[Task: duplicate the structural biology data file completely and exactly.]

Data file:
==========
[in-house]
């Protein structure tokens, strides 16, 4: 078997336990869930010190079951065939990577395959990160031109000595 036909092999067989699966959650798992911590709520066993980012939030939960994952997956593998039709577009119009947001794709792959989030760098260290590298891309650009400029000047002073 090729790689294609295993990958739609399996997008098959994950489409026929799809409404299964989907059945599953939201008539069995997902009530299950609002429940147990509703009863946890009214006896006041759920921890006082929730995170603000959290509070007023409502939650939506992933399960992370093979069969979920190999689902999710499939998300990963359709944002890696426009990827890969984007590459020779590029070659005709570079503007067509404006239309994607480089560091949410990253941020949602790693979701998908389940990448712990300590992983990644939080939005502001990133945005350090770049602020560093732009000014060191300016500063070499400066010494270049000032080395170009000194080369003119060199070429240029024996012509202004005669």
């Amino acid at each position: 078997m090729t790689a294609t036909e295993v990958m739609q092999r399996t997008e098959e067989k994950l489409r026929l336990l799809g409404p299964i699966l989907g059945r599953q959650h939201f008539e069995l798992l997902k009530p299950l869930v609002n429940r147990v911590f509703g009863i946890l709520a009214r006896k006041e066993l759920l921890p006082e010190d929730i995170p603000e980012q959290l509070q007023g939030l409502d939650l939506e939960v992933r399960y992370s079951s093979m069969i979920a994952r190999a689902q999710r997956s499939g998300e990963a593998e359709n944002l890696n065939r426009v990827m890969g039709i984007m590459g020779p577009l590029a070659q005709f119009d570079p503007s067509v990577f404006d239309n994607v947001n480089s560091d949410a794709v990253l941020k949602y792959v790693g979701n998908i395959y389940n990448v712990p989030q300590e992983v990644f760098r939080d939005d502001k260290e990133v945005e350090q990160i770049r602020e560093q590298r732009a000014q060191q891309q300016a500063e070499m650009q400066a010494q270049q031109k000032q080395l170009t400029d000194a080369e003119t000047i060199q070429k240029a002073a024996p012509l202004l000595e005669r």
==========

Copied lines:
[in-house]
């Protein structure tokens, strides 16, 4: 078997336990869930010190079951065939990577395959990160031109000595 036909092999067989699966959650798992911590709520066993980012939030939960994952997956593998039709577009119009947001794709792959989030760098260290590298891309650009400029000047002073 090729790689294609295993990958739609399996997008098959994950489409026929799809409404299964989907059945599953939201008539069995997902009530299950609002429940147990509703009863946890009214006896006041759920921890006082929730995170603000959290509070007023409502939650939506992933399960992370093979069969979920190999689902999710499939998300990963359709944002890696426009990827890969984007590459020779590029070659005709570079503007067509404006239309994607480089560091949410990253941020949602790693979701998908389940990448712990300590992983990644939080939005502001990133945005350090770049602020560093732009000014060191300016500063070499400066010494270049000032080395170009000194080369003119060199070429240029024996012509202004005669």
């Amino acid at each position: 078997m090729t790689a294609t036909e295993v990958m739609q092999r399996t997008e098959e067989k994950l489409r026929l336990l799809g409404p299964i699966l989907g059945r599953q959650h939201f008539e069995l798992l997902k009530p299950l869930v609002n429940r147990v911590f509703g009863i946890l709520a009214r006896k006041e066993l759920l921890p006082e010190d929730i995170p603000e980012q959290l509070q007023g939030l409502d939650l939506e939960v992933r399960y992370s079951s093979m069969i979920a994952r190999a689902q999710r997956s499939g998300e990963a593998e359709n944002l890696n065939r426009v990827m890969g039709i984007m590459g020779p577009l590029a070659q005709f119009d570079p503007s067509v990577f404006d239309n994607v947001n480089s560091d949410a794709v990253l941020k949602y792959v790693g979701n998908i395959y389940n990448v712990p989030q300590e992983v990644f760098r939080d939005d502001k260290e990133v945005e350090q990160i770049r602020e560093q590298r732009a000014q060191q891309q300016a500063e070499m650009q400066a010494q270049q031109k000032q080395l170009t400029d000194a080369e003119t000047i060199q070429k240029a002073a024996p012509l202004l000595e005669r």